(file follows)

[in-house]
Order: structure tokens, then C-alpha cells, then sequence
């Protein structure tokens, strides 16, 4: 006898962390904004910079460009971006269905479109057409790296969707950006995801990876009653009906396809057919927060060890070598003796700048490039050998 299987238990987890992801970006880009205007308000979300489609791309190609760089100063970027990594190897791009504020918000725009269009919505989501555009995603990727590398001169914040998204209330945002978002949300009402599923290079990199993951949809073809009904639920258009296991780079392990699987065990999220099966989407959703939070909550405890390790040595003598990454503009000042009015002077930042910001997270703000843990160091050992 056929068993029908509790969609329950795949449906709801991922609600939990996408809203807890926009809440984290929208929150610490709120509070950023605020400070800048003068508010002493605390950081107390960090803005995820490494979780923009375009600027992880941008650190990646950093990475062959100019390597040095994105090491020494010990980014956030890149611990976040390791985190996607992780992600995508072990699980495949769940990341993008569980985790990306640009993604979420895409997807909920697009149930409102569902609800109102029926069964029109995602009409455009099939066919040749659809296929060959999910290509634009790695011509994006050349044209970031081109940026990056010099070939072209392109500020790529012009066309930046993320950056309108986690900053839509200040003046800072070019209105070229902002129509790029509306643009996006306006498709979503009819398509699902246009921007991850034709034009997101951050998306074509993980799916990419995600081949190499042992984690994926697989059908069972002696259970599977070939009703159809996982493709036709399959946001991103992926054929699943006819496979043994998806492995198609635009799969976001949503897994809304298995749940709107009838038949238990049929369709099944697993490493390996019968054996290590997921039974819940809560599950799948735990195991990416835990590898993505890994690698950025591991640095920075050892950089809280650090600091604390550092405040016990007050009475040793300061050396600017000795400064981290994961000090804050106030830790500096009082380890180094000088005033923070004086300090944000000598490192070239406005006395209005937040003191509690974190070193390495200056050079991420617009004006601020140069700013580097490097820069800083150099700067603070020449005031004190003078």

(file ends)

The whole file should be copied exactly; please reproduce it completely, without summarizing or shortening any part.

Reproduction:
[in-house]
Order: structure tokens, then C-alpha cells, then sequence
């Protein structure tokens, strides 16, 4: 006898962390904004910079460009971006269905479109057409790296969707950006995801990876009653009906396809057919927060060890070598003796700048490039050998 299987238990987890992801970006880009205007308000979300489609791309190609760089100063970027990594190897791009504020918000725009269009919505989501555009995603990727590398001169914040998204209330945002978002949300009402599923290079990199993951949809073809009904639920258009296991780079392990699987065990999220099966989407959703939070909550405890390790040595003598990454503009000042009015002077930042910001997270703000843990160091050992 056929068993029908509790969609329950795949449906709801991922609600939990996408809203807890926009809440984290929208929150610490709120509070950023605020400070800048003068508010002493605390950081107390960090803005995820490494979780923009375009600027992880941008650190990646950093990475062959100019390597040095994105090491020494010990980014956030890149611990976040390791985190996607992780992600995508072990699980495949769940990341993008569980985790990306640009993604979420895409997807909920697009149930409102569902609800109102029926069964029109995602009409455009099939066919040749659809296929060959999910290509634009790695011509994006050349044209970031081109940026990056010099070939072209392109500020790529012009066309930046993320950056309108986690900053839509200040003046800072070019209105070229902002129509790029509306643009996006306006498709979503009819398509699902246009921007991850034709034009997101951050998306074509993980799916990419995600081949190499042992984690994926697989059908069972002696259970599977070939009703159809996982493709036709399959946001991103992926054929699943006819496979043994998806492995198609635009799969976001949503897994809304298995749940709107009838038949238990049929369709099944697993490493390996019968054996290590997921039974819940809560599950799948735990195991990416835990590898993505890994690698950025591991640095920075050892950089809280650090600091604390550092405040016990007050009475040793300061050396600017000795400064981290994961000090804050106030830790500096009082380890180094000088005033923070004086300090944000000598490192070239406005006395209005937040003191509690974190070193390495200056050079991420617009004006601020140069700013580097490097820069800083150099700067603070020449005031004190003078």